Simile in Heart of Darkness
Simile Examples in Heart of Darkness:
"like biting something rotten..." See in text (Chapter 1)
In Heart of Darkness, Conrad provides a wide variety of sensory experiences aside from simply imagery. He uses aural and olfactory cues, and he even appeals to the sense of taste. In this passage, Marlow uses taste, a bodily, physical experience, to relate the feeling of being lied to, an experience rooted in the material realm. Lying disrupts the stability in physical experience that Marlow seeks because it can conceal the bad, the “rotten,” with something that appears to be good.
"waggled to and fro like tails..." See in text (Chapter 1)
Conrad uses imagery and similes in this passage to reduce the Congolese people to animals. By creating this colonial narrative where one group of people were considered subhuman and needed to be “civilized,” Europeans could justify invasion, extraction of natural resources, and unjust treatment of the colonized. Take note of the other animal-related imagery in this passage.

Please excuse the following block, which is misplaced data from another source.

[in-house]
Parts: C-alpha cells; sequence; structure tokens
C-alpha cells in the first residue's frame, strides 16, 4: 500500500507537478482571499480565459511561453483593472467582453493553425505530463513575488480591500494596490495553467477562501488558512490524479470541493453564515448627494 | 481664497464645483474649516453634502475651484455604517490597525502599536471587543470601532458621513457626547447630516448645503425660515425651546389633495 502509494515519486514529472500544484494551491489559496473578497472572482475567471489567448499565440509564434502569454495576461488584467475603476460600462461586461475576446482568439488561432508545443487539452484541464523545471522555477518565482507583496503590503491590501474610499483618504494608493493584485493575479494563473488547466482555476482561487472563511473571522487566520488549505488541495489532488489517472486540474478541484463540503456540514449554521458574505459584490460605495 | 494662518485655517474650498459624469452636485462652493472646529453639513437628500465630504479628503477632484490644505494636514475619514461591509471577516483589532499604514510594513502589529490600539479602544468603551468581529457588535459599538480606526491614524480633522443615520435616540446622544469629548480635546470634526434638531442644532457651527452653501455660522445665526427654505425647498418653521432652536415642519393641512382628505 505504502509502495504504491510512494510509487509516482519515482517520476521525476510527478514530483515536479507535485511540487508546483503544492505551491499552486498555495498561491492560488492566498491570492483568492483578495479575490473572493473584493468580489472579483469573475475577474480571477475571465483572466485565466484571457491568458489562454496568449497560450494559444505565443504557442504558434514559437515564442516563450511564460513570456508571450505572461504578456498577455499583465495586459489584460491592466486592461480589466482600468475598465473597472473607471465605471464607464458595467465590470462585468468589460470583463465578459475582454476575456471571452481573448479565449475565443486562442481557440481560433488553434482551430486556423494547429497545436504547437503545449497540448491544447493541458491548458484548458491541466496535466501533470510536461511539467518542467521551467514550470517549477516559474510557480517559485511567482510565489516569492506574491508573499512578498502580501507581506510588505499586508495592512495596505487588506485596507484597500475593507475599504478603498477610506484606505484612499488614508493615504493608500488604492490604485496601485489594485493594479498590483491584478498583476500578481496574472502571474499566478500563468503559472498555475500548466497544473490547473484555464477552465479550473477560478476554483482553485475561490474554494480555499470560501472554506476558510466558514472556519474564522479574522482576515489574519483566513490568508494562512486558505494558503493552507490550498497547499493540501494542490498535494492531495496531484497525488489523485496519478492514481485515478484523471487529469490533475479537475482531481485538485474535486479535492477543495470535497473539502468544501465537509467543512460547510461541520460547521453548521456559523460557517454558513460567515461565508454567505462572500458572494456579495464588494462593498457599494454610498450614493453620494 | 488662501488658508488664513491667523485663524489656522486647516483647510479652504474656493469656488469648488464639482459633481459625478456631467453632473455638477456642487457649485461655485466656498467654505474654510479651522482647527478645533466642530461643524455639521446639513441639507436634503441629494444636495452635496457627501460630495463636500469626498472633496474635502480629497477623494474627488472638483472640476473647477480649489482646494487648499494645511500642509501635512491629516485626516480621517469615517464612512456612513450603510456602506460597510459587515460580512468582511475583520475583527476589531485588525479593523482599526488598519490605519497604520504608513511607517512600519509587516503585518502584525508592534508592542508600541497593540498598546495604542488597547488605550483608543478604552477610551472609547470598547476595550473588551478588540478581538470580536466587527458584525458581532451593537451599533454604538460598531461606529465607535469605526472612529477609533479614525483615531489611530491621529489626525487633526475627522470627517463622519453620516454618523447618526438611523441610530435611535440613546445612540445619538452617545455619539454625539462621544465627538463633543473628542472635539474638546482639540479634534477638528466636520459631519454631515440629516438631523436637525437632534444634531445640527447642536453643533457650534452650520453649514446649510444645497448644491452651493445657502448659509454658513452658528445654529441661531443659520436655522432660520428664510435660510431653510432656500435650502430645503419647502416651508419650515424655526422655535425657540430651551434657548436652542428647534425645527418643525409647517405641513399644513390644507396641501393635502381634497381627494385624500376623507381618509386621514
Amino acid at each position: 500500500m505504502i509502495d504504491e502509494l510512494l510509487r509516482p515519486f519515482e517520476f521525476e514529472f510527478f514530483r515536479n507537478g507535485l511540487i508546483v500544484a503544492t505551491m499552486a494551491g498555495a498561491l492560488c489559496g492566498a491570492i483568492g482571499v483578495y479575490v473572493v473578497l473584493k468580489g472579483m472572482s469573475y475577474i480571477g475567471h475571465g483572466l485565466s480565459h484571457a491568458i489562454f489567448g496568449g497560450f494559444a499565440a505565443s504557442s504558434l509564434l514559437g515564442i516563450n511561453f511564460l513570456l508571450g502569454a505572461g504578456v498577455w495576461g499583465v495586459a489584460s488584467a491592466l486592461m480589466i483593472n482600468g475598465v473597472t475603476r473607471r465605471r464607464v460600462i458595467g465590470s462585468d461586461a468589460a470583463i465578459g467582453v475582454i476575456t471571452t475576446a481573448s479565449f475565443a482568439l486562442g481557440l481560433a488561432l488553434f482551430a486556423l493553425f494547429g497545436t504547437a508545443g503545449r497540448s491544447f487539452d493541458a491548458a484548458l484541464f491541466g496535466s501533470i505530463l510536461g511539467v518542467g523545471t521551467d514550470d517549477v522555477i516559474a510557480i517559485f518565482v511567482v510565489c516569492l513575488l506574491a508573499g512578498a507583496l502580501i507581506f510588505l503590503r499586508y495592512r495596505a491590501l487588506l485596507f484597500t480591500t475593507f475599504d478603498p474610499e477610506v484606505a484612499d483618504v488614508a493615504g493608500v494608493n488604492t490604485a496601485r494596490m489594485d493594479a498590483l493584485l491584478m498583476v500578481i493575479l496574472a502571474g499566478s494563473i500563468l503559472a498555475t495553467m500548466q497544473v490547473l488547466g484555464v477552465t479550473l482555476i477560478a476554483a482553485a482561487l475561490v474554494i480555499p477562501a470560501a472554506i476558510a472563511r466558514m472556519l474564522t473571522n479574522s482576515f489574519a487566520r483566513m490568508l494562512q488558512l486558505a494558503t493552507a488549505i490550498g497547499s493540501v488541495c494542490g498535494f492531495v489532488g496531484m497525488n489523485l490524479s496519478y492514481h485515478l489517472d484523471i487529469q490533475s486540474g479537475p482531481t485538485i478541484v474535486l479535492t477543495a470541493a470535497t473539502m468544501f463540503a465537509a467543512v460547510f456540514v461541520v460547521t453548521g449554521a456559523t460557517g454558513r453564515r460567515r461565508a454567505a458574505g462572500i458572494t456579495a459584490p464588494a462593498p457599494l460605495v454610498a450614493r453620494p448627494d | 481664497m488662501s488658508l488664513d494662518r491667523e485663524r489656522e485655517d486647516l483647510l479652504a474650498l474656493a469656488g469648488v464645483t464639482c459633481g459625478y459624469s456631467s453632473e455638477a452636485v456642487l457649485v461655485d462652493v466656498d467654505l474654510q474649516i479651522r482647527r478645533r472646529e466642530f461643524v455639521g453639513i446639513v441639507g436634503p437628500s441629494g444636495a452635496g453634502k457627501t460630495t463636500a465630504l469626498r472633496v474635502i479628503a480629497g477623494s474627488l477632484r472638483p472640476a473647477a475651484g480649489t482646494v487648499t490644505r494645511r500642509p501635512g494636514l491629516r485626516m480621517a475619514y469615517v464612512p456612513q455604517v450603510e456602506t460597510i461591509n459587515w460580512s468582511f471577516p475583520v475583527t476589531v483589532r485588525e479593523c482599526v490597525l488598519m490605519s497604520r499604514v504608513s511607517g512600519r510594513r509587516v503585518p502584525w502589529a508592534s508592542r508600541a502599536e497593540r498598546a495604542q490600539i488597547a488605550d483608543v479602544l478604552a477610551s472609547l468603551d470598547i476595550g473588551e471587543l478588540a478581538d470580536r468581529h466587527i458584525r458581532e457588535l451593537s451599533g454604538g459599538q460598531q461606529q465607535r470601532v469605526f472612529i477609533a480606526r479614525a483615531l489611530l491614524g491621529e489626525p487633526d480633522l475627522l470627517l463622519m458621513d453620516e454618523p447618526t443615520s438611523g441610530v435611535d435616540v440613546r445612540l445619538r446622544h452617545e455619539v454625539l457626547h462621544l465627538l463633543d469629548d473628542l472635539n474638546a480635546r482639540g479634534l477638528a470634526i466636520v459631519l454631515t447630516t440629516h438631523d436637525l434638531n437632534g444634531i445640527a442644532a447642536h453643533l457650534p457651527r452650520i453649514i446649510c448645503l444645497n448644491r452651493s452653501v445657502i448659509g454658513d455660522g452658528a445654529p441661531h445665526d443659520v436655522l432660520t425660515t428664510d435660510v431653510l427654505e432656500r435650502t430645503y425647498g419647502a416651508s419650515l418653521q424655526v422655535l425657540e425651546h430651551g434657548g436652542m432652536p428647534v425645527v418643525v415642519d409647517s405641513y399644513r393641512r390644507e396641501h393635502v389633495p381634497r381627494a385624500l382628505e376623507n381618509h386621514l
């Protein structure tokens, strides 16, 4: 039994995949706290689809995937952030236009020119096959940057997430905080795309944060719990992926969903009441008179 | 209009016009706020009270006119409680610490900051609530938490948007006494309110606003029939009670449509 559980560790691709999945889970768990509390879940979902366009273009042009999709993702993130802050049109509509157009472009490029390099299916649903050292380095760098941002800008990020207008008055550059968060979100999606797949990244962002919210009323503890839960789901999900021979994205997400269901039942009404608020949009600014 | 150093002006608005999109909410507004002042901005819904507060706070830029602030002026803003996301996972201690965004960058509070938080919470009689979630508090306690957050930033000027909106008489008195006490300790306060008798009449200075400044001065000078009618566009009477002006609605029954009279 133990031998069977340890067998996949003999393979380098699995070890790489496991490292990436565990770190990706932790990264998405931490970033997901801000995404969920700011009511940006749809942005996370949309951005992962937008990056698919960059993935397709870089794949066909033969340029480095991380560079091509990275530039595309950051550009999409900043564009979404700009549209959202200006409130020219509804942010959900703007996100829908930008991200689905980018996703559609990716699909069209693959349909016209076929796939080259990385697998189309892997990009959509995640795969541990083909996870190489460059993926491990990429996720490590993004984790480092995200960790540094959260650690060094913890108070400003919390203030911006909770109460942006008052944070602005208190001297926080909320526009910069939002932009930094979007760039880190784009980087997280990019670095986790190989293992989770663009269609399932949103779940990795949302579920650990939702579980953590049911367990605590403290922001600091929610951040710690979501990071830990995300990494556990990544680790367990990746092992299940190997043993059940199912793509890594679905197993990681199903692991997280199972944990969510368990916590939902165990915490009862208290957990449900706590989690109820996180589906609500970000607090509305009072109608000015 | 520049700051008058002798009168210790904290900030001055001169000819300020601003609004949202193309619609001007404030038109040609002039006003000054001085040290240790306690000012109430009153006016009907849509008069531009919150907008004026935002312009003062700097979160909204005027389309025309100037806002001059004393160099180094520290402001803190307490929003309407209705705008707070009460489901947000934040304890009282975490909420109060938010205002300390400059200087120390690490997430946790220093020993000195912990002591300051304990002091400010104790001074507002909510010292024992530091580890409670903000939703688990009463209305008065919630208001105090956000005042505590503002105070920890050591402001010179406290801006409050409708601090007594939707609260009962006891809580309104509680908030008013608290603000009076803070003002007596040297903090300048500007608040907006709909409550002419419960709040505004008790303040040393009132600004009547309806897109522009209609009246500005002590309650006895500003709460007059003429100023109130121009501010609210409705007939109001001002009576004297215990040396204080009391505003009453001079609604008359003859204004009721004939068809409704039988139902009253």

"interminable waterway..." See in text (Chapter 1)
“Interminable” is another word for “endless.” and it suggests an almost cyclical nature of events. Note that Conrad uses a simile to compare the Thames, a river in England, to this neverending “waterway”. It is symbolic that this powerful European country is the source of some unspecified, perpetual circumstances.
"they looked as though they wouldn't kill a cat..." See in text (Chapter 2)
Conrad uses a simile to continue the theme of hollowness and false appearances. He suggests a hollowness in the violence of the Congolese that it is not supported by any real threat. Sight is an important tool used by the Europeans in the novella, because how they perceive their surroundings allows them to sustain their violence. Refusing to view the Congolese as a threat makes it easier for the Europeans to oppress and exploit them.